Seattle | Published on 18th October 2017 at 8:29

A group of Qantas customers will participate in a study on inflight health and wellness between the national carrier and one of Australia’s leading academic institutions.

The University of Sydney’s Charles Perkins Centre (CPC) brings together researchers from a variety of fields, from metabolic health and physical activity to nutrition and sleep.

Qantas and CPC have already worked together to influence cabin lighting scenarios, cabin temperature, meal timing and recipe development for the Boeing 787-9 Dreamliner as well as lounge design of the new Perth International transit lounge.

The next round of research will involve fitting a group of volunteer Qantas customers with wearable technology to measure the influence of travel on overall wellbeing.

Qantas Chief Customer Officer Olivia Wirth said the airline’s “Project Sunrise” challenge for Airbus and Boeing to develop an aircraft capable of flying from the east coast of Australia to London and New York has added an additional level of research requirements around long haul flying.

“We have already implemented some terrific initiatives in the cabin design of our new Dreamliner in consultation with the world class researchers at Charles Perkins Centre and we believe they will make a significant difference to the way our customers feel at the end of their long haul flight,” she said.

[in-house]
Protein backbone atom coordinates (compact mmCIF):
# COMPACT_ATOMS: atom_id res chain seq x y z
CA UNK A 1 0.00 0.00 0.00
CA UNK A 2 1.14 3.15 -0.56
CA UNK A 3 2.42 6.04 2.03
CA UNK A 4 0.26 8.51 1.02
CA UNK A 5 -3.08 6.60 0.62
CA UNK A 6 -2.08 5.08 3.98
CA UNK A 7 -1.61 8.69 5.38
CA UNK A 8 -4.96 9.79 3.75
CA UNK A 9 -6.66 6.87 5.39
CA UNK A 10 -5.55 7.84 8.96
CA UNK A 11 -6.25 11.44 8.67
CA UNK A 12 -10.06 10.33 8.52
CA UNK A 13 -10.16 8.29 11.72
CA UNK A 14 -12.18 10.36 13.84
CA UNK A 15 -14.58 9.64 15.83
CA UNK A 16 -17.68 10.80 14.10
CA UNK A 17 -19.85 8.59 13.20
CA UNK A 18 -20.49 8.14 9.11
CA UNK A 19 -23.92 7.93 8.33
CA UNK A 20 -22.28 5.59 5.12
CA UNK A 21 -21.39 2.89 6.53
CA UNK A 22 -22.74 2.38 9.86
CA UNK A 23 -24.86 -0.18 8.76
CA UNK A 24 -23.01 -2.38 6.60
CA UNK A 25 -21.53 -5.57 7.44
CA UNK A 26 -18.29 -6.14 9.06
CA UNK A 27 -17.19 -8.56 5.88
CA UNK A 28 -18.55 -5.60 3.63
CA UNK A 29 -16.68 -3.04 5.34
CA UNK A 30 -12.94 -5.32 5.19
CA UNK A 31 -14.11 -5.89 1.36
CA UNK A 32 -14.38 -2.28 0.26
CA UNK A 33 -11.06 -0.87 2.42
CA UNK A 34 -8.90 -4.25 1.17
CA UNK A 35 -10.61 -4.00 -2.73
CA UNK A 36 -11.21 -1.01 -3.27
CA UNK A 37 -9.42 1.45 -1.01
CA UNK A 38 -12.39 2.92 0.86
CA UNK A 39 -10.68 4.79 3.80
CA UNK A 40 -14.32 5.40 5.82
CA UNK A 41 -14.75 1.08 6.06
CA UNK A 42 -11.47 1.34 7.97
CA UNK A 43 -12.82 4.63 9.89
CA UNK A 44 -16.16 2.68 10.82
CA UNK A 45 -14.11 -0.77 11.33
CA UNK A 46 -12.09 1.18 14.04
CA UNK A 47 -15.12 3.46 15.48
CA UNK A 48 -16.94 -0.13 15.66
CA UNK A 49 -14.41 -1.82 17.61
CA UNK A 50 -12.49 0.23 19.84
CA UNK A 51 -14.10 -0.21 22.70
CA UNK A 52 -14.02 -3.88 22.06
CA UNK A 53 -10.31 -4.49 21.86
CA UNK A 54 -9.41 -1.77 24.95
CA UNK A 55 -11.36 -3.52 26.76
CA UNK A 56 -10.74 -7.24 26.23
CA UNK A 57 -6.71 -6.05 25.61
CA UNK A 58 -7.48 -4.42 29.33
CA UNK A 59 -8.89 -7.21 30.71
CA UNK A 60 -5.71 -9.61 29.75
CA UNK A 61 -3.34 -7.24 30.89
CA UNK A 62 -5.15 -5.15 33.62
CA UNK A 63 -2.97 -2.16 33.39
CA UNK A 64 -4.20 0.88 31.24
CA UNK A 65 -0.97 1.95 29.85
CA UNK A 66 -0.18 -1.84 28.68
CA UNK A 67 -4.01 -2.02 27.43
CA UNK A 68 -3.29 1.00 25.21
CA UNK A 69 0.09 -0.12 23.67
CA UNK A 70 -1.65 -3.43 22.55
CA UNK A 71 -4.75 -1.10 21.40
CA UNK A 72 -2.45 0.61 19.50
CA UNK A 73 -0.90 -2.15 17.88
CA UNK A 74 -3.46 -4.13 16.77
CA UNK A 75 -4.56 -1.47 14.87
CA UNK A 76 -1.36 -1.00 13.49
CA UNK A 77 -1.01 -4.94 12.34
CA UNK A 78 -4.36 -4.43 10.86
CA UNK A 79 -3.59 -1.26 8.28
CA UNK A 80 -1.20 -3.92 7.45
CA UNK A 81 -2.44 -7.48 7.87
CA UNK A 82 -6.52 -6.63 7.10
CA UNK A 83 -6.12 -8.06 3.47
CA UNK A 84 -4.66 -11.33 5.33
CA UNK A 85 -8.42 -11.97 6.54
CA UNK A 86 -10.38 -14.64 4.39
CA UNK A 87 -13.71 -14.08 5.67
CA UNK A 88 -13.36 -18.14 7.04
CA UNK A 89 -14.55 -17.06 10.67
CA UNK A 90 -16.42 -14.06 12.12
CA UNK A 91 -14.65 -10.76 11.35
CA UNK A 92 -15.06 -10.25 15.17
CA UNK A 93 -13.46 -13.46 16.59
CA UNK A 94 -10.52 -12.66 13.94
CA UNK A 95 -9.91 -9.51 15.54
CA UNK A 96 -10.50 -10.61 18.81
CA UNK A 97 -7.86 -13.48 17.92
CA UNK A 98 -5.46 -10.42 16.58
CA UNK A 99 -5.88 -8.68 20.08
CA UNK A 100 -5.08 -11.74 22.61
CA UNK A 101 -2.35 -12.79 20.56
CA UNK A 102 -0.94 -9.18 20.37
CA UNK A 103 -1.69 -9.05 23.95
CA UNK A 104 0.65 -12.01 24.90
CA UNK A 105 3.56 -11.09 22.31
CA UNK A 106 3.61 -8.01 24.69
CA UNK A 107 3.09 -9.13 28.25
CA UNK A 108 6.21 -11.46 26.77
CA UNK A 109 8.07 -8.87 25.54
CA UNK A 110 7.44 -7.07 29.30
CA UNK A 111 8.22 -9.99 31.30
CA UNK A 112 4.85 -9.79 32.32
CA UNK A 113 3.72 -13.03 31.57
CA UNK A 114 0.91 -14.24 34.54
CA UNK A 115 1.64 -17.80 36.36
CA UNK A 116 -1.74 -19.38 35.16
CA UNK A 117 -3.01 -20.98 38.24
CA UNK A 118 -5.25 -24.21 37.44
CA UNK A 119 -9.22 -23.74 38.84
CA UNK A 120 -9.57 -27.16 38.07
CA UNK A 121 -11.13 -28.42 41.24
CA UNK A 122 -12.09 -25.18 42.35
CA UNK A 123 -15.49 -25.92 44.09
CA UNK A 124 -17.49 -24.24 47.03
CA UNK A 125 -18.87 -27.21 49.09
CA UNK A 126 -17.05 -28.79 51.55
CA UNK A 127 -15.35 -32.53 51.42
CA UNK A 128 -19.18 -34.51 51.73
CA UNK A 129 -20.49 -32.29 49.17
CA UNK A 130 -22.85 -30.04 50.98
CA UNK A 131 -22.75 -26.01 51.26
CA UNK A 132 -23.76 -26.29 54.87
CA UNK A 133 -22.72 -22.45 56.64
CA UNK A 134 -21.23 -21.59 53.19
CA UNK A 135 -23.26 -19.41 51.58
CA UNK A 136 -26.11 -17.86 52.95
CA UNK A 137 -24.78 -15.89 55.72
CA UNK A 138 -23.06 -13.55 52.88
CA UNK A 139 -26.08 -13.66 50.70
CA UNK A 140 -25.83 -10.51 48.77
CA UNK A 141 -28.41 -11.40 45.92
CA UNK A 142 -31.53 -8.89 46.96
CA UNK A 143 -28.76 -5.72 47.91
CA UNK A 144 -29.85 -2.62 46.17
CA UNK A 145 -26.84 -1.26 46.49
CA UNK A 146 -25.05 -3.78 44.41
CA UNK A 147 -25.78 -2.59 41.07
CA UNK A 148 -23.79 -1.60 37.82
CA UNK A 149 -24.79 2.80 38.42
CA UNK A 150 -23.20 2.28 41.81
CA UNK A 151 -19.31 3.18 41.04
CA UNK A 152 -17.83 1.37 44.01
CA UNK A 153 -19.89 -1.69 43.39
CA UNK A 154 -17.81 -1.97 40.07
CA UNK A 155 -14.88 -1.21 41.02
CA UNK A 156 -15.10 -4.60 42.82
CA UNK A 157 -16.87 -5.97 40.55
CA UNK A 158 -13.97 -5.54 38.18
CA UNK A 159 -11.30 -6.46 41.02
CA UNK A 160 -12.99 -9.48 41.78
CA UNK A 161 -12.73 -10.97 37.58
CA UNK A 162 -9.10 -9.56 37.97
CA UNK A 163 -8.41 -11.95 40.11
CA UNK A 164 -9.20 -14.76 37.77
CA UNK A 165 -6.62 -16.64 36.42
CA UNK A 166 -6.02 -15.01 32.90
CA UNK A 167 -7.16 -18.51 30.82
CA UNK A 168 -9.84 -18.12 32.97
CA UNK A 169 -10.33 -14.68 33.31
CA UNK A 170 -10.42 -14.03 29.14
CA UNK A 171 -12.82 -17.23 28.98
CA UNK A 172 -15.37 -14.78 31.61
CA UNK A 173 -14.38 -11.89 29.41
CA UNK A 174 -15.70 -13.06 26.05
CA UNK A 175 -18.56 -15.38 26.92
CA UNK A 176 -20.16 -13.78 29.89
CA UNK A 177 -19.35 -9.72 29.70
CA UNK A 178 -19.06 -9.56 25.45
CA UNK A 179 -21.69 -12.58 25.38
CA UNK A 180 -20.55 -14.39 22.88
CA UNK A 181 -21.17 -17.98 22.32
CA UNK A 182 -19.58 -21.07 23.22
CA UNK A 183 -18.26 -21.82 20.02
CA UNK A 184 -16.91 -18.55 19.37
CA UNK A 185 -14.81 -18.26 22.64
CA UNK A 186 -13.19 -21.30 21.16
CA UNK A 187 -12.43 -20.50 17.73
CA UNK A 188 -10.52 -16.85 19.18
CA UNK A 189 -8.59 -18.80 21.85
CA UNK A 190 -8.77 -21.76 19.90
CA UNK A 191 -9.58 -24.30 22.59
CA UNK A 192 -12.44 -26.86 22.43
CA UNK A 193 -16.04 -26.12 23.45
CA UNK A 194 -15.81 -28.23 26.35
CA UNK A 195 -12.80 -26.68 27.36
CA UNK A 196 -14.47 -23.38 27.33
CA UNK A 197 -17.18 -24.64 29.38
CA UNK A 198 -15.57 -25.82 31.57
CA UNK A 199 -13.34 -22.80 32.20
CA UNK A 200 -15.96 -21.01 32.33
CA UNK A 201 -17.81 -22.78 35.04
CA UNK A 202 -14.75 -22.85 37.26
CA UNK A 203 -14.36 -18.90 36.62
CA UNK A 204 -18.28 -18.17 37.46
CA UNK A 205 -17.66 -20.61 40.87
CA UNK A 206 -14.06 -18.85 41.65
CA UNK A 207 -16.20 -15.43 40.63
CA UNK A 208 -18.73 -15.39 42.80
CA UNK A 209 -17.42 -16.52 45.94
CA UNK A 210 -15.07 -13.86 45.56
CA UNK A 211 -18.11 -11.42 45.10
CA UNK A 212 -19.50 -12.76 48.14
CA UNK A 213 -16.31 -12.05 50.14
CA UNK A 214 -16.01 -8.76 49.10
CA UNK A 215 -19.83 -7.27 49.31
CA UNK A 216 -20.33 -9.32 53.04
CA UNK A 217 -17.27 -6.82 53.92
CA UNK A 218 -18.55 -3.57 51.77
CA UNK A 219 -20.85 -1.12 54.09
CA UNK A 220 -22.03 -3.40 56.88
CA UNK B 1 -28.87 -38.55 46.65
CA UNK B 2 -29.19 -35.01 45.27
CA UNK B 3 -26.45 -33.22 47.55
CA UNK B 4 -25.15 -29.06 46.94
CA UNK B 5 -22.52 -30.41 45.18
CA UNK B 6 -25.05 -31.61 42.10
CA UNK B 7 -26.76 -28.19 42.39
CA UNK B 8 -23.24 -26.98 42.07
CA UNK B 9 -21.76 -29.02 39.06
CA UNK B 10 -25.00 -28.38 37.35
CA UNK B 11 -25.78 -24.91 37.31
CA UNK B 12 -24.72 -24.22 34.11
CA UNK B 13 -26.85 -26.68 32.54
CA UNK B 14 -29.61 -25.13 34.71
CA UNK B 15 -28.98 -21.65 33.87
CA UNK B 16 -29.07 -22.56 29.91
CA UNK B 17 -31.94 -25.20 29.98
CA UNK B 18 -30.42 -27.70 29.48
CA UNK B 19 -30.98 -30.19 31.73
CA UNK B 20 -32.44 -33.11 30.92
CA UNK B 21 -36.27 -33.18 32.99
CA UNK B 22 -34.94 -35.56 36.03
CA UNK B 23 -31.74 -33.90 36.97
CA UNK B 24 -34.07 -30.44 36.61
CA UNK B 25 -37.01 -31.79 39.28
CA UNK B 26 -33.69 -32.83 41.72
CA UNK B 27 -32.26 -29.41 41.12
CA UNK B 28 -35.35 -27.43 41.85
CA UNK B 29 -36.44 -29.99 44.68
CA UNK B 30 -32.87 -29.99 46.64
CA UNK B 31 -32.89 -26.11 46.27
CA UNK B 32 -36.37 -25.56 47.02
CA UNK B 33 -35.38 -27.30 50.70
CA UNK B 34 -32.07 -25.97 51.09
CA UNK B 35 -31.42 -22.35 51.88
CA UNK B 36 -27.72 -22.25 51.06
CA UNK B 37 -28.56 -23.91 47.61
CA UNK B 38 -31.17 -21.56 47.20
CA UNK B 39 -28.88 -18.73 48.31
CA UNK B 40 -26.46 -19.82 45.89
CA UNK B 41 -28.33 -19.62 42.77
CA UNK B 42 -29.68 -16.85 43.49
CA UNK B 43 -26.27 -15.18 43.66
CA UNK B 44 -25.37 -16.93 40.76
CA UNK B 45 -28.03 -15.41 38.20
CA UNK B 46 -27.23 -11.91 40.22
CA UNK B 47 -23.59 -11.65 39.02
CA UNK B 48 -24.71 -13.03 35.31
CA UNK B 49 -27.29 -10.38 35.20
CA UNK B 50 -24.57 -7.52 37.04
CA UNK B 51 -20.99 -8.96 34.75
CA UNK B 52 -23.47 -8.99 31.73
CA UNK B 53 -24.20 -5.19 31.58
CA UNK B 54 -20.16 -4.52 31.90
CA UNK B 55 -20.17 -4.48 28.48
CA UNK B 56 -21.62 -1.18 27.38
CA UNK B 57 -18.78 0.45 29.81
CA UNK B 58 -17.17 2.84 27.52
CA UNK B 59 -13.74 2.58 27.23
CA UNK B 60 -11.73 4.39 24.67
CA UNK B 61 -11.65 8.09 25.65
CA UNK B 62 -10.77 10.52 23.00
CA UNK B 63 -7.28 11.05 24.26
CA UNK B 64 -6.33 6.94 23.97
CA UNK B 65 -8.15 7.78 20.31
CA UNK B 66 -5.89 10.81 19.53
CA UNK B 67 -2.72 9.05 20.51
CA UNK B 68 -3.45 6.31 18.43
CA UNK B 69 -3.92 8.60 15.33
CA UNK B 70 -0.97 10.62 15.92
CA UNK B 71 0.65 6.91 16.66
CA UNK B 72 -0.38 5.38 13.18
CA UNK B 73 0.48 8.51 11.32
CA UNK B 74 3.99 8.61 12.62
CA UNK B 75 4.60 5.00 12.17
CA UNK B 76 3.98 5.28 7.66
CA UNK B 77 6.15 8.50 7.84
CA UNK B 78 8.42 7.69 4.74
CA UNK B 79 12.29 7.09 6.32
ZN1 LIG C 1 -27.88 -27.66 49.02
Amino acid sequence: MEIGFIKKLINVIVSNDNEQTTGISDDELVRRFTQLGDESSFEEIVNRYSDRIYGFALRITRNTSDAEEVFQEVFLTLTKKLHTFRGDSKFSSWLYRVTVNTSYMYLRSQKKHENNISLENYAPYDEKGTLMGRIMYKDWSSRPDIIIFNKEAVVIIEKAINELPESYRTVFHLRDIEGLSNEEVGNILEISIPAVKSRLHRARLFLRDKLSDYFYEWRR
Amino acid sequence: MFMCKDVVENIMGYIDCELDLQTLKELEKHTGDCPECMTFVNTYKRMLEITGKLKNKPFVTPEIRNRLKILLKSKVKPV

“It’s an exciting new frontier and we are eager to see how we can improve our understanding by taking a more scientific approach to the onboard experience of our passengers,” she said.

Professor Steve Simpson, Academic Director of the Charles Perkins Centre, said the second phase of the partnership poses the most exciting potential around real world outcomes that will shape the future of flight for passengers.

“We are hugely excited to have the opportunity to conduct cutting edge research of fundamental interest to our academics, which can then be translated directly into the service provided by Qantas to improve the experience of long haul flying for both passengers and crew,” Professor Simpson said.

“Drawing researchers from many different disciplines together, the Charles Perkins Centre is discovering solutions to real-world challenges, while also generating breakthrough science.

“The data we will collect in the next phase of the partnership will be used to shape and refine the next generation of services provided by Qantas, for the benefit of passengers and crew alike.”

Images of Qantas’ 787 Dreamliner being collected in Seattle are available here, and its Economy, Premium Economy and Business cabins are available here.